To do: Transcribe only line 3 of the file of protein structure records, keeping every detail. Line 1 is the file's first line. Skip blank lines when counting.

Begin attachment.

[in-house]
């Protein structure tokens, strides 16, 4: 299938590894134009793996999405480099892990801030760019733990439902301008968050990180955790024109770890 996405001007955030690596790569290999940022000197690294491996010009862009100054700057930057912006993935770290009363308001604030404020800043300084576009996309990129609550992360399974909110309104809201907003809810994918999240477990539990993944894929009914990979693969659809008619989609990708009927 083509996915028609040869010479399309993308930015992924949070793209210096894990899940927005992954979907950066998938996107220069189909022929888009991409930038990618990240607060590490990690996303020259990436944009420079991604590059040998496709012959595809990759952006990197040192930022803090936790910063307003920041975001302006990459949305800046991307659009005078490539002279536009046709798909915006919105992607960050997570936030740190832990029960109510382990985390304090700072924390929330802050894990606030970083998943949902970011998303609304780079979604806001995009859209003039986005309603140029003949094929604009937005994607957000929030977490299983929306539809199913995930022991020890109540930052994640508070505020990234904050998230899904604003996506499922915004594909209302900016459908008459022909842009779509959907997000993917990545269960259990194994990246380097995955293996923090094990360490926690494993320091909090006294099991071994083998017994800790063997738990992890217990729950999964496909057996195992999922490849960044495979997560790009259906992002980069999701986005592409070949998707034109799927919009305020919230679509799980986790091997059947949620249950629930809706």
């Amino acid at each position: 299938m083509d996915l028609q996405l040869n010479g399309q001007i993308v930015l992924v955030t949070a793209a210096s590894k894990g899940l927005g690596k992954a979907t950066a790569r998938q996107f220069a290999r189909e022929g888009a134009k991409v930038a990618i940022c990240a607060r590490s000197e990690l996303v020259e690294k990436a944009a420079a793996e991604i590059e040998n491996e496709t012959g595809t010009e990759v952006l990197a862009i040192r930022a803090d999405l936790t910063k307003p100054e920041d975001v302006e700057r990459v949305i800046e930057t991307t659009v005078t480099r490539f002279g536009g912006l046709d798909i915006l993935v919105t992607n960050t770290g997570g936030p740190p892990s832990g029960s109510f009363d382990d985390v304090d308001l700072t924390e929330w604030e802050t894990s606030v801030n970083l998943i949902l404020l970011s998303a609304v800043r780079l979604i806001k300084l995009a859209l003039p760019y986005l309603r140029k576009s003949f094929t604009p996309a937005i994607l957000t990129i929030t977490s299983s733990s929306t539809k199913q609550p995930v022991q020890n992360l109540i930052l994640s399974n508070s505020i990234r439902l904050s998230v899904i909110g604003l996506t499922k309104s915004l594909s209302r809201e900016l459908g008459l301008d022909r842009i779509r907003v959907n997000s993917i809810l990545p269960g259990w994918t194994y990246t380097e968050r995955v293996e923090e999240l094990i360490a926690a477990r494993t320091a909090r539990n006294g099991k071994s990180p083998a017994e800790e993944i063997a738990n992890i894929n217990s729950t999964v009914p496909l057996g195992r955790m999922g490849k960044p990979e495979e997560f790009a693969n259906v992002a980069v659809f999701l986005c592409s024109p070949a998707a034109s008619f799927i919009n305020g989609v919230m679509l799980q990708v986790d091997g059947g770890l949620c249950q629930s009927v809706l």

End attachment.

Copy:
């Amino acid at each position: 299938m083509d996915l028609q996405l040869n010479g399309q001007i993308v930015l992924v955030t949070a793209a210096s590894k894990g899940l927005g690596k992954a979907t950066a790569r998938q996107f220069a290999r189909e022929g888009a134009k991409v930038a990618i940022c990240a607060r590490s000197e990690l996303v020259e690294k990436a944009a420079a793996e991604i590059e040998n491996e496709t012959g595809t010009e990759v952006l990197a862009i040192r930022a803090d999405l936790t910063k307003p100054e920041d975001v302006e700057r990459v949305i800046e930057t991307t659009v005078t480099r490539f002279g536009g912006l046709d798909i915006l993935v919105t992607n960050t770290g997570g936030p740190p892990s832990g029960s109510f009363d382990d985390v304090d308001l700072t924390e929330w604030e802050t894990s606030v801030n970083l998943i949902l404020l970011s998303a609304v800043r780079l979604i806001k300084l995009a859209l003039p760019y986005l309603r140029k576009s003949f094929t604009p996309a937005i994607l957000t990129i929030t977490s299983s733990s929306t539809k199913q609550p995930v022991q020890n992360l109540i930052l994640s399974n508070s505020i990234r439902l904050s998230v899904i909110g604003l996506t499922k309104s915004l594909s209302r809201e900016l459908g008459l301008d022909r842009i779509r907003v959907n997000s993917i809810l990545p269960g259990w994918t194994y990246t380097e968050r995955v293996e923090e999240l094990i360490a926690a477990r494993t320091a909090r539990n006294g099991k071994s990180p083998a017994e800790e993944i063997a738990n992890i894929n217990s729950t999964v009914p496909l057996g195992r955790m999922g490849k960044p990979e495979e997560f790009a693969n259906v992002a980069v659809f999701l986005c592409s024109p070949a998707a034109s008619f799927i919009n305020g989609v919230m679509l799980q990708v986790d091997g059947g770890l949620c249950q629930s009927v809706l």